Christians often have the impression that atheists somehow hate Yahweh, the God of the Bible. We don’t, and we can’t, because we do not believe there are any gods to hate, even if we wanted to hate them.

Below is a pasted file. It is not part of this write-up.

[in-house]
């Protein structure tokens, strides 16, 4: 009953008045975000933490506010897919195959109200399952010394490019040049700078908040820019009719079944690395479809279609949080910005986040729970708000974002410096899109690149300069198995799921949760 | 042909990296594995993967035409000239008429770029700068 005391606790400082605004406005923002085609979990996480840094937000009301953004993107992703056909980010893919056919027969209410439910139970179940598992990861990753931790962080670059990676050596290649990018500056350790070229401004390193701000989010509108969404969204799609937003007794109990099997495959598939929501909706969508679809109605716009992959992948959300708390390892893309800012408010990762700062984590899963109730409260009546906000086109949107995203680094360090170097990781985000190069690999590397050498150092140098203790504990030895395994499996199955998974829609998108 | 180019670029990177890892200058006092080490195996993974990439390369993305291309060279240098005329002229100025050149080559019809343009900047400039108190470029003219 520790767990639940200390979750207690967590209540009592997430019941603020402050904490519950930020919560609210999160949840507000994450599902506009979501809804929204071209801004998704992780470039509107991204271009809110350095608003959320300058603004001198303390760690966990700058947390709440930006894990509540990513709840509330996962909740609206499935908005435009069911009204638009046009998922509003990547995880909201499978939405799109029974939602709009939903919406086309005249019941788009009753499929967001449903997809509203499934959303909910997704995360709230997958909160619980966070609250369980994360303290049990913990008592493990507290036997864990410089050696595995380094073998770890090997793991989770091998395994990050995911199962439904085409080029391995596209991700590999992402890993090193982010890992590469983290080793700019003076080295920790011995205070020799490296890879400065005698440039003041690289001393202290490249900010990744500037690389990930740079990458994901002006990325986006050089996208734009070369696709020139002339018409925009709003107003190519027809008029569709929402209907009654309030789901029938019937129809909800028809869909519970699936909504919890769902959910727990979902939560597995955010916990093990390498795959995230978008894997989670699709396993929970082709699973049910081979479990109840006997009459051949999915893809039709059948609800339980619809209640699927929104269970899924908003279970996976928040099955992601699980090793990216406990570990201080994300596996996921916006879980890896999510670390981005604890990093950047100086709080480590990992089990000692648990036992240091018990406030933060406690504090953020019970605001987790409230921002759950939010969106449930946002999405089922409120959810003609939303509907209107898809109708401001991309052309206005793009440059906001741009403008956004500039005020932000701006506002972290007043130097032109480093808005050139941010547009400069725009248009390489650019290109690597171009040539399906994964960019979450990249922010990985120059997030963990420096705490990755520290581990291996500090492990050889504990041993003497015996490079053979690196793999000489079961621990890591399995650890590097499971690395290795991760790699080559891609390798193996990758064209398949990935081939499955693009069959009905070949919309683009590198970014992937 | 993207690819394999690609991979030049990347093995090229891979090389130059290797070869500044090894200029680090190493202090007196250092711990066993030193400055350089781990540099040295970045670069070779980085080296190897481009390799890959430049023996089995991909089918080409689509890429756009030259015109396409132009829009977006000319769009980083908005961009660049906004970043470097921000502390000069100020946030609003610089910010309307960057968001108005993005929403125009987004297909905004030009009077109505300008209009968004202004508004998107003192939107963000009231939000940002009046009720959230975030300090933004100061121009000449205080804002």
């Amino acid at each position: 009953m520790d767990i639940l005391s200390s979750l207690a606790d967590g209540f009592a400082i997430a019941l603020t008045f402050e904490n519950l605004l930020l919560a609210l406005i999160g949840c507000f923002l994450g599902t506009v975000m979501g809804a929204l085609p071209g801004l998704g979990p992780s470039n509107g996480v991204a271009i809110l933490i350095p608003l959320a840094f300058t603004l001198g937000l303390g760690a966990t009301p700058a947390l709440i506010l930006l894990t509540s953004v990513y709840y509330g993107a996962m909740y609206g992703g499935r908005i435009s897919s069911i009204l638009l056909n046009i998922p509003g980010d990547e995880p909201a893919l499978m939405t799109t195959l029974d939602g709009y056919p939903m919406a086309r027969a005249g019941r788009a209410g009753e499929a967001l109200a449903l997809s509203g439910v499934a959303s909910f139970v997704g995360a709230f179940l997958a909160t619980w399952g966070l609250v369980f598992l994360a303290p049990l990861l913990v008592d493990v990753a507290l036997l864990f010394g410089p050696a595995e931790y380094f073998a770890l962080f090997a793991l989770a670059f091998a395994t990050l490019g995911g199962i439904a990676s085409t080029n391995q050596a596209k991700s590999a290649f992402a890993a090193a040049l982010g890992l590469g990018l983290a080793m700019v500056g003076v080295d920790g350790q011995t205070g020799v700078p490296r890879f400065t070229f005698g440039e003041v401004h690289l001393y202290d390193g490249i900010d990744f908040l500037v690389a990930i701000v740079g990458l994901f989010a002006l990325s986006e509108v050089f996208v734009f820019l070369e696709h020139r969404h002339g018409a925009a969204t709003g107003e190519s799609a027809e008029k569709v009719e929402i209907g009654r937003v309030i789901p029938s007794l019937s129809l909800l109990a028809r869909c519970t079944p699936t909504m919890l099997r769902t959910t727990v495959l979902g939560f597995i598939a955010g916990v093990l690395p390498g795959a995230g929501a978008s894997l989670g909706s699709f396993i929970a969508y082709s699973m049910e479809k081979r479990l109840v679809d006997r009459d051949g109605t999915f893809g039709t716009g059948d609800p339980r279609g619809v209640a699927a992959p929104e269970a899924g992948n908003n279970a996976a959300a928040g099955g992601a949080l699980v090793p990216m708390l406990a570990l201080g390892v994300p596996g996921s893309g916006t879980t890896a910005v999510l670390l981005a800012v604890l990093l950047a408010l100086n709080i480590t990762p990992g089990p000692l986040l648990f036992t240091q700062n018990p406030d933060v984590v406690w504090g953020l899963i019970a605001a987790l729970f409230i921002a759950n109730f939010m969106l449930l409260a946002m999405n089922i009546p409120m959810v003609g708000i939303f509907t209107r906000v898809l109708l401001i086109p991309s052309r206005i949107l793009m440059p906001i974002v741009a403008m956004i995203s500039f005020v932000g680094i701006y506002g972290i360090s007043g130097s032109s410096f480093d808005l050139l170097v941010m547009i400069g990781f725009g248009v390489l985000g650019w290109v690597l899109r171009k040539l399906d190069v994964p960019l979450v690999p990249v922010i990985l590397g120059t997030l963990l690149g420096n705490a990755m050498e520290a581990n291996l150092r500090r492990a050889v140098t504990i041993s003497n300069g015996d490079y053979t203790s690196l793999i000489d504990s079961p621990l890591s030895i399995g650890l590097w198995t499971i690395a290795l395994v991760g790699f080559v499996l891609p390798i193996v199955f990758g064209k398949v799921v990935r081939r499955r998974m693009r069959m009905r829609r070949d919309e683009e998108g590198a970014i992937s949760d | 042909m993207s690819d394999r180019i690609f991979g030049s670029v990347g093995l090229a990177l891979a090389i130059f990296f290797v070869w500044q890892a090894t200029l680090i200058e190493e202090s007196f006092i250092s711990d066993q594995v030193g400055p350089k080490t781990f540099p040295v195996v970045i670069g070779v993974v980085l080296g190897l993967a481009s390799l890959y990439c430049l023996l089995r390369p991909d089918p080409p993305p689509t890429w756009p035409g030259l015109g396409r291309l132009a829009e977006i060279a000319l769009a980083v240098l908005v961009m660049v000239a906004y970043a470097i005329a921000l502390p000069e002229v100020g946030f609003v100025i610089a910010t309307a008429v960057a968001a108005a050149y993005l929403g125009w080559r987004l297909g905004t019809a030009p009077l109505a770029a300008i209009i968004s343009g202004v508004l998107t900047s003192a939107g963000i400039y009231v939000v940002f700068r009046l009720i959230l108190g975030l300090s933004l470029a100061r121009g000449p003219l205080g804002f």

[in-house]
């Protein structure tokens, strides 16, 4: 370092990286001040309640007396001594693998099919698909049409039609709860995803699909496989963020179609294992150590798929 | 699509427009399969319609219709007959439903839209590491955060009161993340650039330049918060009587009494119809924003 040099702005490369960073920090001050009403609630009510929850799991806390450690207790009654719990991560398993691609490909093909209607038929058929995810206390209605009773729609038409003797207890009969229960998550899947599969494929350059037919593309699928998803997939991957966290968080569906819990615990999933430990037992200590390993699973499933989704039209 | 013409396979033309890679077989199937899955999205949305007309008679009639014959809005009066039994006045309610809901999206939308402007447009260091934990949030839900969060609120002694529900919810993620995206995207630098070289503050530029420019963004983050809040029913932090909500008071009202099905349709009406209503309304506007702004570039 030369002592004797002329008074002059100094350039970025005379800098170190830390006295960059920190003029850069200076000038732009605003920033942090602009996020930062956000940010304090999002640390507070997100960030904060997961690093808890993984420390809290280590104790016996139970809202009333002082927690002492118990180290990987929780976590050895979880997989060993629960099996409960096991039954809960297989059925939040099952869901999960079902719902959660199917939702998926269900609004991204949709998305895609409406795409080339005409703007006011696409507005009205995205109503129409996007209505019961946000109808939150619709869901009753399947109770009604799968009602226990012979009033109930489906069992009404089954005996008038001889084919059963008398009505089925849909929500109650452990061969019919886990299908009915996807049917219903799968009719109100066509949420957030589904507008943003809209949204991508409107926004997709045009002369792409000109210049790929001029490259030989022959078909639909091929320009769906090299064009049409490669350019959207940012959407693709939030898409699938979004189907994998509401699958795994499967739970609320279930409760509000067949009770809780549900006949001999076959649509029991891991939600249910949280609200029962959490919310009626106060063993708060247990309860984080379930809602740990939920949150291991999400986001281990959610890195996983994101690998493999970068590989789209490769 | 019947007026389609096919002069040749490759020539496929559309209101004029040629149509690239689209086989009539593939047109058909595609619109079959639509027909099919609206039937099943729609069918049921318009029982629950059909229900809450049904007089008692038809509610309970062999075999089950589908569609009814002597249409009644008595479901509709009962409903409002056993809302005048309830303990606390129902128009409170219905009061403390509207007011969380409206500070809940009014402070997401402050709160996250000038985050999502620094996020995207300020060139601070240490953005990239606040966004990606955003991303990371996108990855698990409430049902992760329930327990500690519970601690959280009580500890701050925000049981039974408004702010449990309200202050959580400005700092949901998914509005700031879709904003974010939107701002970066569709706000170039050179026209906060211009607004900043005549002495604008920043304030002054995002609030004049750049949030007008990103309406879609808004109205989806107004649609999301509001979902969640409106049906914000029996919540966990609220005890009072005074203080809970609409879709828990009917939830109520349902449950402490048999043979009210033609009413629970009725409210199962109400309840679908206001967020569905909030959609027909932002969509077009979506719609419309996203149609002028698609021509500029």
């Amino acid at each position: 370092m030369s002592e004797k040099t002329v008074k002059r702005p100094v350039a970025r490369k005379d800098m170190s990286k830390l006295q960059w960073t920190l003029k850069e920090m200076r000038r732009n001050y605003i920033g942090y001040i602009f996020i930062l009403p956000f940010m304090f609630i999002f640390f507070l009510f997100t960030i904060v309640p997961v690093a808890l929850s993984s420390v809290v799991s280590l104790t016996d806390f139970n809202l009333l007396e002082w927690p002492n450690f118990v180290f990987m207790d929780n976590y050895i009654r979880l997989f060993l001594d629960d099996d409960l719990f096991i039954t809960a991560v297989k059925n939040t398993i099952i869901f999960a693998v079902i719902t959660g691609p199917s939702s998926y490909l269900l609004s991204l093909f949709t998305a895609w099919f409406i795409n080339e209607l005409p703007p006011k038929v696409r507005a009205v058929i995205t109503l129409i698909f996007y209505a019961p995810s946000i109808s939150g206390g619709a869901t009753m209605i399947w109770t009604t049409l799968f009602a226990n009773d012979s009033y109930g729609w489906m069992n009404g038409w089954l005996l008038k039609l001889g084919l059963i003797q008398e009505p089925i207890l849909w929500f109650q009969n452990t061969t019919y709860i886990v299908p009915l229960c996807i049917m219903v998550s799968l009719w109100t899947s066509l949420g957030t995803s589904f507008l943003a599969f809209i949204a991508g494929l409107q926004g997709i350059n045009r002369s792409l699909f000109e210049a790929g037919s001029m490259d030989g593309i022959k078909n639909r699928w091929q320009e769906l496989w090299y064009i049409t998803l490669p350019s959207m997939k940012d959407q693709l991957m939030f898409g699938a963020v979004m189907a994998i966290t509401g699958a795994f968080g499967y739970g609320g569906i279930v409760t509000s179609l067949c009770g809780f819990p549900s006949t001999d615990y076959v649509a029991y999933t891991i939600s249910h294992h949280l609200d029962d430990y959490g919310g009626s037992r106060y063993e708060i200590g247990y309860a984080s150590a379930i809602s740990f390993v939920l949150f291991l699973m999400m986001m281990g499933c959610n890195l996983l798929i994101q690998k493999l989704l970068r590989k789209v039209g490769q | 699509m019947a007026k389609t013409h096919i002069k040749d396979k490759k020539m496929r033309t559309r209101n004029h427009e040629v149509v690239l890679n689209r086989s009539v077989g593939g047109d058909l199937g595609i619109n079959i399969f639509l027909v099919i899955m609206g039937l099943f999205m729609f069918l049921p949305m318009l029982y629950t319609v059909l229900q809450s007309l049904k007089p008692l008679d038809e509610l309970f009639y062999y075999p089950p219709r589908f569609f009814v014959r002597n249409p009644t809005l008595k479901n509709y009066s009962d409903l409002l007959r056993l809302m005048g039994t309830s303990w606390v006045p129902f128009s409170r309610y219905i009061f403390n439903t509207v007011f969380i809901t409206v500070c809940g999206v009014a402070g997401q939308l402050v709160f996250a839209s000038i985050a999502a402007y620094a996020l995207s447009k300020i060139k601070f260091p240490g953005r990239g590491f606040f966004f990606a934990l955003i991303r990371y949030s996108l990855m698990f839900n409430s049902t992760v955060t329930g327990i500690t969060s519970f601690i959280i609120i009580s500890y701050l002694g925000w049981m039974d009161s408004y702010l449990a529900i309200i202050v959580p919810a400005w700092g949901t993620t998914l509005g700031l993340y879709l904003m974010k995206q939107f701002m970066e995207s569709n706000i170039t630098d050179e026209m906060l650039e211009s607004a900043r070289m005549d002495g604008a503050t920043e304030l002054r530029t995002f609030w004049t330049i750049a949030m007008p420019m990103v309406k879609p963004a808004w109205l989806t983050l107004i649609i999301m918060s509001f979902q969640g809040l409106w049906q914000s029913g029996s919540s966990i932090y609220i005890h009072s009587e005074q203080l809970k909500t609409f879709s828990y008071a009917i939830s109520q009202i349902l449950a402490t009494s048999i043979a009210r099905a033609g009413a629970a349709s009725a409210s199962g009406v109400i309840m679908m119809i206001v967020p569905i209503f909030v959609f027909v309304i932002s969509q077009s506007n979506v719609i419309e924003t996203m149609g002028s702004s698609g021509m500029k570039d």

Actually, in a sympathetic way, I find the character of Yahweh quite likable. Like most of the ancient gods, he’s an exaggeration of humanity, with both his good side and his foibles written larger than life. He’s just mucking along, trying to get his relationship with humanity to work out, but is met with failure after failure: he fails to keep Adam and Eve in the dark about good vs. evil; he’s so upset by his sons interbreeding with human women to create the hybrid god-man race know as Nephilim, that he decides to eradicate everyone but Noah and his family; he frees the Israelites from Egypt, but when their scouts are intimidated by the forces of Canaan, he pouts and has them remain nomads for forty years until most of the responsible adults are presumed dead; he establishes the reign of kings, starting with Saul, but that idea turns out to be a mixed bag; etc., etc., etc.; at long last, he inseminates Mary to become his own son, and sacrifices himself to himself to take advantage of a loophole in his own law of sin and death–but even this convoluted gesture failed to resolve his problems with mankind; he promised to come again and set everything straight within the lifetime of the apostles, but that didn’t happen either; two millennia later, it still hasn’t happened; those to whom he speaks, once respected as prophets, are regarded as lunatics today. What a compellingly tragic figure is Yahweh.